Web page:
This leads to a bloody battle ensuing over the rights to pee and poop on the sacred land, in which many die and the Kjalleklings are driven away and barred from the assembly ground. So it would seem that in the ancient Pagan world, there is a simple bit of advice to take from this: If something seems sacred, don’t pee on it!

Predictably, Dani and Christian’s friends keep systematically “going missing”, until they are the only two left. Josh’s death at the hands of a man wearing Mark’s skin implicates Mark as the loser (or maybe winner?!) of a game Aster has created for the movie called “Skin the Fool”. “Skin the Fool” could possibly have been inspired by an interesting Icelandic magical relic called the Nábrók (“necro-pants”), especially since only Mark’s face and lower half seem to be worn by Josh’s assailant.

Later, Dani is swept up by the women of the community, and wins a dance competition around the Midsummer Pole, earning herself the title of “May Queen”. While there is no “May Queen” in the Swedish celebration of Midsummer (which takes place in June), it is a tradition within English May Day Celebrations (which take place on May 1 and include a May Pole). Ari Aster uses the English and Swedish elements interchangeably in his movie, which may in itself be a nod to the 1973 folk horror movie The Wicker Man, which was certainly an influence for Midsommar. The beautiful spiral dancing in the movie also hardly resembles the actual Midsummer Pole dance in Sweden: which is more of a silly hop and accompanies a song about frogs called Små grodorna (“the little frogs”). For the sake of the film’s tone this was probably a wise adaptation!

With Dani winning the competition, she is placed in a wagon where she is ferried by a team of 13 women (perhaps symbolizing the 13 lunar months and the traditional witches coven of 13, in either case very feminine symbols) who carry her across the land to perform a series of land-blessing rituals. The women hold torches, probably symbolic of the life force that fire represents. They also fill a hole with grain, meat, and eggs, symbolically feeding the earth and returning some of the gifts of the earth in reciprocity. This act of ferrying a fertility goddess across the land in a wagon made me think of Tacitus’s description of the worship of the goddess Nerthus in his Germanica:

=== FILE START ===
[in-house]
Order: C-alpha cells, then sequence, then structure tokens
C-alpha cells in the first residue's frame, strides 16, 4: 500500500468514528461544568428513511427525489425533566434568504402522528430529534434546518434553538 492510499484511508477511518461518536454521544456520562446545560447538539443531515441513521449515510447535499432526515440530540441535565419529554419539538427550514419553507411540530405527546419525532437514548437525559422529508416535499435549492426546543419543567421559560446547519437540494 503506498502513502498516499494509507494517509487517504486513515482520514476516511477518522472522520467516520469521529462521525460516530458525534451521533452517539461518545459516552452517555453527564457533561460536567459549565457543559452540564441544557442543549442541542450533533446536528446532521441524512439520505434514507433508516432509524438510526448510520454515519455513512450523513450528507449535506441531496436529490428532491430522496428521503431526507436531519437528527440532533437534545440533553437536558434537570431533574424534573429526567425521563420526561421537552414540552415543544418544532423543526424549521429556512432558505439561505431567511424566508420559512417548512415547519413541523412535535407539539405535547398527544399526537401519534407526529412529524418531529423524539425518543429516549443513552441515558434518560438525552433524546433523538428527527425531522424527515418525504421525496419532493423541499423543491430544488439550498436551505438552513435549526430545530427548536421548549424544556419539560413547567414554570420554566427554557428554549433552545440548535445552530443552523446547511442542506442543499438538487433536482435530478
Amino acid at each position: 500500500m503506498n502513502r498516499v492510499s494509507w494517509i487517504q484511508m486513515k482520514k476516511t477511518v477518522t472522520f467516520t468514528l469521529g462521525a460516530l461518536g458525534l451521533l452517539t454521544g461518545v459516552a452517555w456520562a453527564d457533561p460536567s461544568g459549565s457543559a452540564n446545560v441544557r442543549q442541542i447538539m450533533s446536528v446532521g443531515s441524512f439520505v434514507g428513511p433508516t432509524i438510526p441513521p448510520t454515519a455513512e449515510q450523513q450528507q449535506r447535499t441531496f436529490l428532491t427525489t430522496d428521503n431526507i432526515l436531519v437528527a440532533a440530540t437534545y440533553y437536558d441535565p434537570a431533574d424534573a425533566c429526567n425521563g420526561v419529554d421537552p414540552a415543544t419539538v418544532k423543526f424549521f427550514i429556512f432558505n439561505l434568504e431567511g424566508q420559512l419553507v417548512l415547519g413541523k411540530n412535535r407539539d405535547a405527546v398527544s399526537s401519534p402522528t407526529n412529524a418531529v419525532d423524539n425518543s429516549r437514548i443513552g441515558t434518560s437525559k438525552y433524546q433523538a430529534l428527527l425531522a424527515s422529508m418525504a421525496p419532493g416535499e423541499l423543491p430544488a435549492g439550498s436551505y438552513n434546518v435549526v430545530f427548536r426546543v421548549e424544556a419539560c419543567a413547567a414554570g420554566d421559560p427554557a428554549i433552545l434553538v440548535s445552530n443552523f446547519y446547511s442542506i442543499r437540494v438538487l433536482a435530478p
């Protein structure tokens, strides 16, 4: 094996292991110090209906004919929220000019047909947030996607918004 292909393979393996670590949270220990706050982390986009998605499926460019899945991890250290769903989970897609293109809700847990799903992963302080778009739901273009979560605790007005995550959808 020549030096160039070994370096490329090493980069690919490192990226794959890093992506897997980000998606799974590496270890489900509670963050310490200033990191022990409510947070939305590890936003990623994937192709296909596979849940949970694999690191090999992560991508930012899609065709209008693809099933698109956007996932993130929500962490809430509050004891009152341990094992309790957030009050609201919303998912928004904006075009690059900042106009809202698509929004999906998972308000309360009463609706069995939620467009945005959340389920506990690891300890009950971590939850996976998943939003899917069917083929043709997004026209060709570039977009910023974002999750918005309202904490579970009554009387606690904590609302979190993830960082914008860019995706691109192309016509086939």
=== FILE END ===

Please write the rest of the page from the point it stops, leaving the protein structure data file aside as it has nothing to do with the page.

“There is nothing especially noteworthy about these states individually, but they are distinguished by a common worship of Nerthus, that is, Mother Earth, and believe that she intervenes in human affairs and rites through their peoples. There is a sacred grove on an island in the Ocean, in which there is a consecrated chariot, draped with a cloth, which the priest alone may touch. He perceives the presence of the goddess in the innermost shrine and with great reverence escorts her in her chariot, which is drawn by female cattle. There are days of rejoicing then and the countryside celebrates the festival, wherever she deigns to visit and to accept hospitality. No one goes to war, no one takes up arms, all objects of iron are locked away, then and only then do they experience peace and quiet, only then do they prize them, until the goddess has had her fill of human society and the priest brings her back to her temple.”